Mercedes recently revamped the high mileage awards and no longer offers
lapel pins to original owners. So apparently they don't care enough about
their customers to give them a 25 cent piece of metal? How bogus. The high
mileage awards used to be much more thorough for original owners and I'm
pissed as hell that 13,000 miles before my car can get an award they start
skimping. This is enough that I'll never buy a Benz, my dad will never buy
another benz (he bought 5 in a row, with the last one being a W126 in 1985
since all the newer models since have been much worse), and we might not
even get a 300C SRT-8 like we had planned since it's the same parent
company. I know other companies don't even have an award system, but to have
one and then start skimping is so cheap. It's a lot like what I expect from
Mercedes nowadays.Those cheap bastards.
That may not be accurate.
I think it was Napoleon who remarked
how men were motivated by virtually
worthless bits of metal pinned to their
I may not have those details exactly right.
In ant event, the marketing people should
be smacked with a ruler.
Kalman Rubinson wrote:
I have to agree - no, a 25-cent piece of tin is not reason enough
to buy, or not buy a Mercedes. But that's not really the issue.
Here's the real issue:
This is just one more symptom of a penny-pinching, cost-containment,
corner-cutting mentality that has slowly permeated MB over the
past few years. Figure it out - if the bean counters have cut
corners on something so inexpensive to the coporate bottom line,
then where else have they cut to the bone?
If you have a new Benz, you have my sympathy. It's not about
the money - I can afford (most) of the new models. I just
happened to become acquainted with Benz when they were a
premier automotive company - not just a cost center that could
as easily be producing discount home appliances.
Chrysler has brought a Wal-Mart mentality to the company that
is entirely unsuited to the Benz automobile and it's market.
Hope the stockholders are happy - but then, they're never
dedicated to the company - just whichever company nets them
a bit of profit six months down the line - when one company
is trashed, they move their portfolio to greener pastures.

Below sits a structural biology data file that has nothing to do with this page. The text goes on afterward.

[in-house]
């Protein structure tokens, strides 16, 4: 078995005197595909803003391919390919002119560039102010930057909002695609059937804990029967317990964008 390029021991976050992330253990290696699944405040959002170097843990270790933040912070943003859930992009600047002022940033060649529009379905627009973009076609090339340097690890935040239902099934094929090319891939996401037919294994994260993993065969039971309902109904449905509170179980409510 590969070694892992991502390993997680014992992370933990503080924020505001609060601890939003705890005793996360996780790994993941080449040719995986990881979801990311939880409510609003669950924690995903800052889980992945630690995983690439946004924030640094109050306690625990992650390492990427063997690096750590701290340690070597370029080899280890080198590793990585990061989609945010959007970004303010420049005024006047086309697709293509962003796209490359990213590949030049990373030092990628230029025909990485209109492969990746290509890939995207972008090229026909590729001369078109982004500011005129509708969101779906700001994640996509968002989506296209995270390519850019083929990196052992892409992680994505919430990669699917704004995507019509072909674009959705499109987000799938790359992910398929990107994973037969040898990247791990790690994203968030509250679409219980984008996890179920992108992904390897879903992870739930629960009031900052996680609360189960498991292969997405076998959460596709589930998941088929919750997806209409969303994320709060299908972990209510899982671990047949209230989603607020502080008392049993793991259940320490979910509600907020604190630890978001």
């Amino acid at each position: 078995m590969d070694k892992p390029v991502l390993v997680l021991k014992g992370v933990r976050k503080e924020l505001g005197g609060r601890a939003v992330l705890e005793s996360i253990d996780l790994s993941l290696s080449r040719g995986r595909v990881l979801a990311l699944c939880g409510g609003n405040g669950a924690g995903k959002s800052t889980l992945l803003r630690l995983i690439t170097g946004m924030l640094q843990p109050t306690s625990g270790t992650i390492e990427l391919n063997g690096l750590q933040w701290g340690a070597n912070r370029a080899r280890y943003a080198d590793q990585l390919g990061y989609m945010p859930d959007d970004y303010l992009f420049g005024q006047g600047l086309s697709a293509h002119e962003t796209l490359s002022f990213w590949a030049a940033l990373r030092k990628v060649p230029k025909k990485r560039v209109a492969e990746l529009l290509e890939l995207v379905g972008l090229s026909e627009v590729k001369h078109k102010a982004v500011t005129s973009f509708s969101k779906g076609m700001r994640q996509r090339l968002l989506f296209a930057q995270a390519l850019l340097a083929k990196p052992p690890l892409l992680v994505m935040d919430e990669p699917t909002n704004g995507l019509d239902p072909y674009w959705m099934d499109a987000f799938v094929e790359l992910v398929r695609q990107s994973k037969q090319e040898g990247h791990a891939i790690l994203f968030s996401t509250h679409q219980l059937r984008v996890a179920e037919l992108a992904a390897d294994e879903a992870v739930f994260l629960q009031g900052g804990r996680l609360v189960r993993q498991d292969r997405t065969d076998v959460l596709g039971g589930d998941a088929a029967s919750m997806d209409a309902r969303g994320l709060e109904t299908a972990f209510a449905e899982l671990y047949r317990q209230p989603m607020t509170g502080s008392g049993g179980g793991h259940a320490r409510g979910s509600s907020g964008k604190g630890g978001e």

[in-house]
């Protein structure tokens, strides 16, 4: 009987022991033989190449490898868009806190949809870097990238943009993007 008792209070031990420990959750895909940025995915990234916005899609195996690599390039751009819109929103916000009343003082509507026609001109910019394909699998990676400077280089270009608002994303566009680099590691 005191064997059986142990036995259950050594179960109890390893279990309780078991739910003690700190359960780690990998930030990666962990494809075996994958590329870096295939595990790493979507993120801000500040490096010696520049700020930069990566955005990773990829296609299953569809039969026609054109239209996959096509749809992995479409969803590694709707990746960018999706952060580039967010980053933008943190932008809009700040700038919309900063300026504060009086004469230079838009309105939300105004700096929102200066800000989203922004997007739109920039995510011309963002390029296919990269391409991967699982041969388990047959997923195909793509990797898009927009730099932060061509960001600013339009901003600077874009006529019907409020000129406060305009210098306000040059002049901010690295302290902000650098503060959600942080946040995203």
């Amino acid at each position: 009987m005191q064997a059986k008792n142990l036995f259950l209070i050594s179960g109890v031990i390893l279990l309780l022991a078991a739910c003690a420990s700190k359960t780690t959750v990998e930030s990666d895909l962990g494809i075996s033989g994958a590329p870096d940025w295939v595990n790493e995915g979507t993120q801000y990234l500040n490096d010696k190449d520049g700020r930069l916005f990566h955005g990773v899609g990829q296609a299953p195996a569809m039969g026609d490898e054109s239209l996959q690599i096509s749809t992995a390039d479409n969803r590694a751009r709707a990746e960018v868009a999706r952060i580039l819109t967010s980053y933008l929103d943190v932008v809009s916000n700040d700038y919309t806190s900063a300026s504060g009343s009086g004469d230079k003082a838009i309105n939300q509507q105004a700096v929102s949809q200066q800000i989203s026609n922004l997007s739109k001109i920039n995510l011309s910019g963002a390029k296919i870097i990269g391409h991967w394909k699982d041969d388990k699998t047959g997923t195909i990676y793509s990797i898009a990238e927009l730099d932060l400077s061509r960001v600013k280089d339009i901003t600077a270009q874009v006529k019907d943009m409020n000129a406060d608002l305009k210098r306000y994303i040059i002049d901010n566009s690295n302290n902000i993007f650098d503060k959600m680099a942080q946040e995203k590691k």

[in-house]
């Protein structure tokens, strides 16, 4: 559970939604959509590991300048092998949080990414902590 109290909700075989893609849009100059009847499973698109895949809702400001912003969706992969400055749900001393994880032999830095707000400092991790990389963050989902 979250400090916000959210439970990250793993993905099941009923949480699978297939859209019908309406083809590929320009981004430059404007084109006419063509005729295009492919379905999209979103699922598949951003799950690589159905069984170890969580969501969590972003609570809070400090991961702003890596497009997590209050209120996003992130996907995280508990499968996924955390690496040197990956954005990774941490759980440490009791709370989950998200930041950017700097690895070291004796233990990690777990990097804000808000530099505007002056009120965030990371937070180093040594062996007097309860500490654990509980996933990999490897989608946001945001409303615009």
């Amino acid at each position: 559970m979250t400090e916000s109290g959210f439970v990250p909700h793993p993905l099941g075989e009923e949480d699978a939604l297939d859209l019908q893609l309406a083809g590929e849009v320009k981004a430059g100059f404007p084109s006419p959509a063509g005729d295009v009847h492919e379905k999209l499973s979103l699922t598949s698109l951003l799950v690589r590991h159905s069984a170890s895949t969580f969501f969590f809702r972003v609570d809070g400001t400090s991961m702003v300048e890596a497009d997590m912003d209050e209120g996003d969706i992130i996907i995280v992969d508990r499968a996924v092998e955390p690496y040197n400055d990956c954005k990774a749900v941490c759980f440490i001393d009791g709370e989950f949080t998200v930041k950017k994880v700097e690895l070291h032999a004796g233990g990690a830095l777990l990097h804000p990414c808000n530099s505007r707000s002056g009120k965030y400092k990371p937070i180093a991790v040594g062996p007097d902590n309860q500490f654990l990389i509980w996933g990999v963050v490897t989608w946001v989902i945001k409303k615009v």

On Wed, 23 Mar 2005 14:17:41 -0800, greek_philosophizer wrote:
This is nonsense.
Using this logic there would not be any quality companies that lasted.
Which there are.
Cutting costs is what business is about. Maintaining standards is also
Time will tell if the Mercedes marque can continue to stand for
something other then just overpriced garbage.
Personally based on what I see in this NG, mercedes is due for a
revamping, with more attention to basic quality and less to
ove-engineered bells and whistles.
This could ultimately make it a stronger brand IMO.
On Wed, 30 Mar 2005 09:54:55 -0800, Martin Joseph wrote:
Companies that lasted - I'll buy that - QUALITY companies that
lasted - For example? I have been utterly dismayed at the
degradation of quality in most areas of the manufacturing
community in the last 30 years or so. I still have a number
of pre-historic products in my home that were a) evidently built
by people who cared what they were doing b) built by companies
that "lasted", because c) I have from time to time purchased
newer versions of the same brand only to find that they have
been cost-cut, out-sourced and obsolence-planned to the point
that they are utter junk. I know this smacks of "old-fartism",
which I certainly am capable of - but sometimes the old farts
have a couple of things going for them - like experience and wisdom.
I asked for examples, so I'll give a a couple:
My wife has burned out three of the new KitchenAid pro mixers
in her catering business in the last two years - KitchenAid
has been "improved" by outsourcing to, I believe China. She
always has to fall back on my old, American-built KitchenAid.
Craftsman power tools. Crap for the most part these days.
My personal experience includes a belt sander that keeps
destroying it's bearing mounts for the rollers, a 1/2"
"Pro" drill that died the first time I chucked up a 1/2"
wood bit in it, and a circular saw that utterly burned
up it's motor while under no significant load, cutting
1/4" plywood, with no sign of slowdown or bogging - just
a bad smell and sudden stop. But I still have and use
frequently an old Craftsman table saw that has seen enough
board-feet of lumber to build the Nina, Pinta and Santa
Maria. Go figure.
I have an ancient Maytag that I keep trying to hide in my
shed because it's so ugly - but every few years, I'm obliged
to drag it out to fill in for another "new and improved"
washer that's died in the middle of a family re-union (always
on a weekend - how do they do that?)
Cutting costs - OK. Maintaining standards? Pure distilled
horse-manure. You can replace standards with marketing easily
with a young market that has been educated to believe everything
should be disposable after three years. Whooopeee!!! I'm driving